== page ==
breaches of fiduciary duties toward them.
The Forgotten People warn that duties to the beneficiaries of
the Navajo Rehabilitation Trust follow all such monies and properties and that
they are an encumbrance on all casino properties or other properties used in a
similar way, and that potential investors or businesses should understand that.
Navajo-Hopi Land Commission
October 15, 2010
Twin Arrows Land
The Navajo-Hopi Land Commission has
purchased 400+ acres near the Twin Arrows I-40 exit. The purchase price is
reportedly $7.4 million.
The land is destined to be added to
the Navajo Nation tribal lands, and used for the Twin Arrows Casino
September 12, 2010
Gov. Jan Brewer visits
64th Navajo Nation Fair, signs
support letter for development of Twin Arrows Casino and Resort
WINDOW ROCK, Ariz. –
Gov. Jan Brewer paid a special visit to the 64th Annual
Navajo Nation Fair today and signed an unexpected support letter addressed to
the Bureau of Indian Affairs on behalf of Arizona expressing her support for
the Navajo Nation’s application to turn lands into tribal trust for the
development of the Twin Arrows Casino and Resort near Flagstaff, Ariz. The
governor’s support letter is not necessary but certainly welcomed and is very
helpful in the acquisition of lands.
"The Navajo Nation has worked in good
faith with all interested parties, including making alternate land selections,
changing design specifications, creating environmentally conscious plans,
agreeing to abide by a local dark skies ordinance, and initiating conversations
about infrastructure support," Gov. Brewer said, in her support letter to
the BIA. "The Navajo Nation did this all in an effort to begin its new
business on positive footing."
Honorable Council delegates Leonard Chee and
Evelyn Acothley received and assisted the governor on her visit to the Navajo
Nation. Both Council members accompanied the governor to Navajo President Joe
Shirley’s pavilion on the fair grounds where the signing ceremony took place.
The signing ceremony was also witnessed by the
"While I have not always agreed with
tribal plans to operate gaming establishments, I understand my legal
responsibilities as Governor under the Arizona gaming compacts and the Navajo
Nation’s right to self-determination," added Gov. Brewer. "I have
been both impressed by the sensitivity the Navajo Nation has showed for its
neighbors and with the careful planning its leaders have engaged in prior to
identifying, acquiring, and designing the Twin Arrows site."
"As Governor, I commend Navajo Nation
President Joe Shirley, Jr., the Navajo Nation Council, and leaders of the
Navajo Nation Gaming Enterprise for their cooperative inter-governmental
approach," said Gov. Brewer. "The Twin Arrows development is
anticipated to bring more than 1,000 construction jobs to the area and to drive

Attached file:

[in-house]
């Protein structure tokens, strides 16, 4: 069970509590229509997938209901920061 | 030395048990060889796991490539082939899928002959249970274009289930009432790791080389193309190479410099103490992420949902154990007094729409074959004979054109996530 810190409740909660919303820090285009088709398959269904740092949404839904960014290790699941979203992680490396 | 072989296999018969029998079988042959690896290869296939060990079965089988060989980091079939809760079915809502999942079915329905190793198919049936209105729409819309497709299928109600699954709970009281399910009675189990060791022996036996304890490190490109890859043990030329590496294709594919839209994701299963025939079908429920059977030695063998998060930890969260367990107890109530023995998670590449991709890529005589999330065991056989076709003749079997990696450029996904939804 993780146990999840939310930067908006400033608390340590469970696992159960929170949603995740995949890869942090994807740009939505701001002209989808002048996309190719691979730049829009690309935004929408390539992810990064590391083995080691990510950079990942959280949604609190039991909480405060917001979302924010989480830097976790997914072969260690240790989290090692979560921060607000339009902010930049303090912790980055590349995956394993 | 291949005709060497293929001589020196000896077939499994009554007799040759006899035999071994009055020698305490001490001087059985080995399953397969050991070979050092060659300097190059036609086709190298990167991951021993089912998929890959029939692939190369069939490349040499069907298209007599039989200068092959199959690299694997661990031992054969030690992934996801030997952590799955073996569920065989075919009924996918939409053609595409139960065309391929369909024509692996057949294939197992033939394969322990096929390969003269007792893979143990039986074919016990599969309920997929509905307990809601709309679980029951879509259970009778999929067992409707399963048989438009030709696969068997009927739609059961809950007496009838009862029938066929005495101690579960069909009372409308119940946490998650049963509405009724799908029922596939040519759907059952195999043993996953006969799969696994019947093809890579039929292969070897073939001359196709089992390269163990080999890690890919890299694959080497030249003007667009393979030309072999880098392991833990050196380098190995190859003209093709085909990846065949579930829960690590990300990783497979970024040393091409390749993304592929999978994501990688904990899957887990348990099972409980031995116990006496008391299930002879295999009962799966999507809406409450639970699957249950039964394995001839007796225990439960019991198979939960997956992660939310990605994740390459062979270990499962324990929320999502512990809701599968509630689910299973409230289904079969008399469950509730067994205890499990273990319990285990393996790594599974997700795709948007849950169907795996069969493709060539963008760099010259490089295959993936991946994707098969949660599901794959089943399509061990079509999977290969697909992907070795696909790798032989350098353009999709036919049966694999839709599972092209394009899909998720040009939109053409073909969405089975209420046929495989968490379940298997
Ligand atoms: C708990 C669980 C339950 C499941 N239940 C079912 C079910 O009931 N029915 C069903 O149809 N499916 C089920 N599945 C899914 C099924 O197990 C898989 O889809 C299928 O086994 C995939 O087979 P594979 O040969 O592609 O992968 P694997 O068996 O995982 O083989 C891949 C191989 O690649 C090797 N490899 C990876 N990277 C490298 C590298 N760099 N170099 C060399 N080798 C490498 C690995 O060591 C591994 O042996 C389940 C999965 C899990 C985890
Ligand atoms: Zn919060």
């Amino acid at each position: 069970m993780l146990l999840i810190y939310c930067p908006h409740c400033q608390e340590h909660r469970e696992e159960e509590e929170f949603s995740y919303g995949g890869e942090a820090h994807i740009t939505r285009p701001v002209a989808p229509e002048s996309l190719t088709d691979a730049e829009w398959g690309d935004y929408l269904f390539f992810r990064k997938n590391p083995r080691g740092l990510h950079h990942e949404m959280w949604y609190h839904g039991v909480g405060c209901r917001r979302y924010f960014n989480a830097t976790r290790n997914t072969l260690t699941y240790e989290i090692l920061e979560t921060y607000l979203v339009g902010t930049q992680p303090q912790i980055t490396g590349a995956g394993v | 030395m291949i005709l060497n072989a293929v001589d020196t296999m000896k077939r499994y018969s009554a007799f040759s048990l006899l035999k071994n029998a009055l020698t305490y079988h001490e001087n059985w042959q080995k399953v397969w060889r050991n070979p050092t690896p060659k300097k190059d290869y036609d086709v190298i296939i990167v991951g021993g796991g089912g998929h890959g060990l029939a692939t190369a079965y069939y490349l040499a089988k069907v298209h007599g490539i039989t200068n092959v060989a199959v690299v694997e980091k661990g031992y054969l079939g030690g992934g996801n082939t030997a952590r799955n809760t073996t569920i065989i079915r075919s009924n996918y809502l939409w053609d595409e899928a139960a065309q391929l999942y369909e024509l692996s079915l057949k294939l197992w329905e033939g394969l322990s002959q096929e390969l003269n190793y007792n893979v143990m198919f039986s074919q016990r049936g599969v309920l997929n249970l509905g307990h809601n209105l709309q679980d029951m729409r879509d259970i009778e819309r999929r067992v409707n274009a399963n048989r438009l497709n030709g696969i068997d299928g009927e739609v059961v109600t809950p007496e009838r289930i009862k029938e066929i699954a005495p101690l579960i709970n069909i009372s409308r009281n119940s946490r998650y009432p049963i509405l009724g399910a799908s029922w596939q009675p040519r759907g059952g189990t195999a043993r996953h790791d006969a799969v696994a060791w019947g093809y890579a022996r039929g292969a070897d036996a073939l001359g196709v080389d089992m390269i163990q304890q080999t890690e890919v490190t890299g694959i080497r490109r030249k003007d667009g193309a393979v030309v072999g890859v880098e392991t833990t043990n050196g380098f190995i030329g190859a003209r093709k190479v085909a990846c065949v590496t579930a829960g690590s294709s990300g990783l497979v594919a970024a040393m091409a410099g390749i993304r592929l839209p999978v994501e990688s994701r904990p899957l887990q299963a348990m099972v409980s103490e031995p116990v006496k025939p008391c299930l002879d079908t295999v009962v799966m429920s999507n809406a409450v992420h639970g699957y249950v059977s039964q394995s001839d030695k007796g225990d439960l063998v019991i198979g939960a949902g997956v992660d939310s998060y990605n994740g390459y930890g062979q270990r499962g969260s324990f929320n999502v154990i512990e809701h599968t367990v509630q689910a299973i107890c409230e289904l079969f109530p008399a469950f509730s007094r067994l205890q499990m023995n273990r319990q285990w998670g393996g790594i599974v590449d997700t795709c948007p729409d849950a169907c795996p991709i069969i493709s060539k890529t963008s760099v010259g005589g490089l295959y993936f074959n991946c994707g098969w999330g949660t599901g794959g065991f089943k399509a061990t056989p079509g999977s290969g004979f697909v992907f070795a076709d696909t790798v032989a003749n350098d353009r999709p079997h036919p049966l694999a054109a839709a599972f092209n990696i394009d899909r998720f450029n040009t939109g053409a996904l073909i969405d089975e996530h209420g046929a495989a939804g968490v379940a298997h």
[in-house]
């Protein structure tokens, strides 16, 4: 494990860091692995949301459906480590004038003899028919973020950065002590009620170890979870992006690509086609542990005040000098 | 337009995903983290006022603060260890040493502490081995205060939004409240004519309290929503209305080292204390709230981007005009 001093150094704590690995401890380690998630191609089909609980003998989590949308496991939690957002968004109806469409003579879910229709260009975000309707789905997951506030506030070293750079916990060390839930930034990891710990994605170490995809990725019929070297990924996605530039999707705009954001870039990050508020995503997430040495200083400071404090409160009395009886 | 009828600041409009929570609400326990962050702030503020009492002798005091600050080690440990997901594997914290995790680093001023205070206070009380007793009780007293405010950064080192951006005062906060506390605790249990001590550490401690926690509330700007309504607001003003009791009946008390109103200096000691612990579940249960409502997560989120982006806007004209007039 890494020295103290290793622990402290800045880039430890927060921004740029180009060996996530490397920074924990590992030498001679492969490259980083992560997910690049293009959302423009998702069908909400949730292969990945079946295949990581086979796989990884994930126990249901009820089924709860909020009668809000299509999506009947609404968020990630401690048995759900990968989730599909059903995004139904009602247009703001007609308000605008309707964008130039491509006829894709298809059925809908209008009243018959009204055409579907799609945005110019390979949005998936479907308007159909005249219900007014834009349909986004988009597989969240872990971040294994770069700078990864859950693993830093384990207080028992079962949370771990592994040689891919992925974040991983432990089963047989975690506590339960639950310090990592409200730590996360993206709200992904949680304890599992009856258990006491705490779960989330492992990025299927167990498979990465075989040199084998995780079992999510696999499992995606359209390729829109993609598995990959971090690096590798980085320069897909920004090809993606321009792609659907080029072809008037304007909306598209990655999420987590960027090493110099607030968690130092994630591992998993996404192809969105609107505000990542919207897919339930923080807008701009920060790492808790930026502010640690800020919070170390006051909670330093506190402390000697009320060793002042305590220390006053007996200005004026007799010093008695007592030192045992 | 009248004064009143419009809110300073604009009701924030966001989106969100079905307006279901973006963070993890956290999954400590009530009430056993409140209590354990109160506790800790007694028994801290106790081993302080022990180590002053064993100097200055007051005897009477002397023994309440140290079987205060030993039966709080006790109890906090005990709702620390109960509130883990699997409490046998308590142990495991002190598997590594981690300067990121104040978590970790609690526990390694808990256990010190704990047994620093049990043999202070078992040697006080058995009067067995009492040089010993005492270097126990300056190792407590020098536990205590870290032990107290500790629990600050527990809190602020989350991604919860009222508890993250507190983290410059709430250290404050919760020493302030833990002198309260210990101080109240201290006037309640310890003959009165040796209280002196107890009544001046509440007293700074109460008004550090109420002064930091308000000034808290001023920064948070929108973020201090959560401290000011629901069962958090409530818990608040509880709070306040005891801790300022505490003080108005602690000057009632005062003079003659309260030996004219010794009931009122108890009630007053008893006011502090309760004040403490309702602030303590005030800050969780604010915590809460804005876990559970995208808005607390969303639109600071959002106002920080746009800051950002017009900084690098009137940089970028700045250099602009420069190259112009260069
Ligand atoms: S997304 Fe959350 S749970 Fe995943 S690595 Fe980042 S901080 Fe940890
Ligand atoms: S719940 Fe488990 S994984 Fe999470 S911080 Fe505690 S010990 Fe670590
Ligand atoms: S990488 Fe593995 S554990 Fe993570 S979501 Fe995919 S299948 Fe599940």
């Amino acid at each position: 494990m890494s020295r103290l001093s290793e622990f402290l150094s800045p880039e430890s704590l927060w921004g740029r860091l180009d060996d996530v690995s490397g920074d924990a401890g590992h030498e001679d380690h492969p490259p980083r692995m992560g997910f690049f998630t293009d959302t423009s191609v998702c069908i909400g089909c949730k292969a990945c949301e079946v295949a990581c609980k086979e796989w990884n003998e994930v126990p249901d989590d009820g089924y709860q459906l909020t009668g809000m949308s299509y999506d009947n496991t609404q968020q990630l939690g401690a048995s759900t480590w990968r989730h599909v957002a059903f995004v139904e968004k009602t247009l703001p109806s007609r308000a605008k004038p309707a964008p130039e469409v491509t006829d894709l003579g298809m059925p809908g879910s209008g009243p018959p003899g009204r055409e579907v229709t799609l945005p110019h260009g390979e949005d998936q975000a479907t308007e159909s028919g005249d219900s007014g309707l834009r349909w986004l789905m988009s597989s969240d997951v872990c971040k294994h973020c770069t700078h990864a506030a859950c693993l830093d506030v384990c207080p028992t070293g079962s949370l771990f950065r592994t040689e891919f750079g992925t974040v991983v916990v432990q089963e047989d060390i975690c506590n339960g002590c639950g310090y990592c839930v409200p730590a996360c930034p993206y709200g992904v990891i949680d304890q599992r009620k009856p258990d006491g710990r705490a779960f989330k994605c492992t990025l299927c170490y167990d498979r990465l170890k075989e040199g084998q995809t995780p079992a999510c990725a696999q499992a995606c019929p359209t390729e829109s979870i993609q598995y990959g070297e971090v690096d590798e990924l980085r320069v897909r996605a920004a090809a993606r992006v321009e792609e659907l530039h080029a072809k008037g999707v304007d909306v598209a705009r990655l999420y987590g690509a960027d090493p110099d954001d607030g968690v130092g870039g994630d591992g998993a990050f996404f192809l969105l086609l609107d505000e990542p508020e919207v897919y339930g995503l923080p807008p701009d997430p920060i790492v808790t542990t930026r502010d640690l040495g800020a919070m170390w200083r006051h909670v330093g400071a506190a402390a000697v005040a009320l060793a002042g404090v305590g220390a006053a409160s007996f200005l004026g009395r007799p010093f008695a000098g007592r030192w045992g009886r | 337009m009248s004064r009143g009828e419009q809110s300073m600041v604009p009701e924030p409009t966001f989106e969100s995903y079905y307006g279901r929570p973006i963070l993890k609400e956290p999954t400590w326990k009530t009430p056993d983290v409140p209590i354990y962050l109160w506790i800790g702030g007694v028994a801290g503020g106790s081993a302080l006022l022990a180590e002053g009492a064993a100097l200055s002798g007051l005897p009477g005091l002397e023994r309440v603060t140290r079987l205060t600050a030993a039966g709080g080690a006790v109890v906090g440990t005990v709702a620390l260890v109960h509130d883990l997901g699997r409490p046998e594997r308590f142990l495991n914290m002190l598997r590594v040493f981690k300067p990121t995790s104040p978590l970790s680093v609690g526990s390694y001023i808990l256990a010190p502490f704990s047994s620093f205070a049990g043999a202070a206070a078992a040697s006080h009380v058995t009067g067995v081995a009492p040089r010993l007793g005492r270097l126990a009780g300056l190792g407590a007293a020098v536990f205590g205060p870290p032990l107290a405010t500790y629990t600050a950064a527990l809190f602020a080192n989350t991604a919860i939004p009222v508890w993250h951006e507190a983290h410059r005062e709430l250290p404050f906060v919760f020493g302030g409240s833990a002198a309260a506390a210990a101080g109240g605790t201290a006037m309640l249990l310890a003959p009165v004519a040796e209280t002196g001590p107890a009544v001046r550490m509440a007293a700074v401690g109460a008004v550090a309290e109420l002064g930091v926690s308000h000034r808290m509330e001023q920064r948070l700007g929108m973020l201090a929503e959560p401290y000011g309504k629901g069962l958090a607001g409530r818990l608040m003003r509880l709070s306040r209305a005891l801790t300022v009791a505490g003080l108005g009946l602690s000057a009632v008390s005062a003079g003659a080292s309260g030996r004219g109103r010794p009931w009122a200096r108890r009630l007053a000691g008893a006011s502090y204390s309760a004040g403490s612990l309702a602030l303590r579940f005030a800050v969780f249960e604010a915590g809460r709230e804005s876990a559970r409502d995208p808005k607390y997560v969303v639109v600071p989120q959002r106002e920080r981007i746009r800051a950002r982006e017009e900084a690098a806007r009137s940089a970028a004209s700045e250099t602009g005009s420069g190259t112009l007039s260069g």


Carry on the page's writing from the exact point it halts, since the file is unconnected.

demand for temporary housing. This is expected to create a significant economic
boom for the area."
In addition to the Office of the President,
Council and Navajo Nation Gaming Enterprise, the Navajo Hopi Land Commission
played an integral role in identifying lands for the development of the Twin
Arrows Casino and Resort. Both Honorable Chee and Honorable Acothley are
members of the Navajo Hopi Land Commission’s effort to provide economic
development opportunities to the western region of the Navajo Nation.
"In the Western Navajo Agency,
particularly the former Bennett Freeze area housing is a number one
priority," Honorable Acothley said. "The Navajo Nation needs to work
on partnerships with the state of Arizona, county, and federal levels for
housing development. The support letter signed by Gov. Jan Brewer today is a
true working relationship between two sovereign governments, which will help
with our efforts in providing much needed housing for this portion of the
Pursuant to the Navajo Hopi Settlement Act
Amendments of 1980, the Navajo Hopi Land Commission is delegated authority
through Navajo Nation Council Resolution CN-69-80 to act and speak for the
Navajo Nation "with respect to land selection and land exchange
provisions" for the development of Twin Arrows Casino and Resort, which
Gov. Brewer supports.
The type of lands the Navajo Hopi Land
Commission recommends for selection are: lands with economic development
potential, including potential to provide sustainable income to Navajo
relocatee beneficiaries, and lands that "address special needs of the
beneficiaries and affected communities including but not limited to the
preservation of cultural resources, control of liquor establishments" and
land as home sites for those who have been displaced from their first
Honorable Chee, also a member of the
Intergovernmental Relations (IGR) Subcommittee on Gaming and Taskforce on State
Affairs, said the support letter from the governor is encouraging and is
"I serve on the IGR Taskforce on State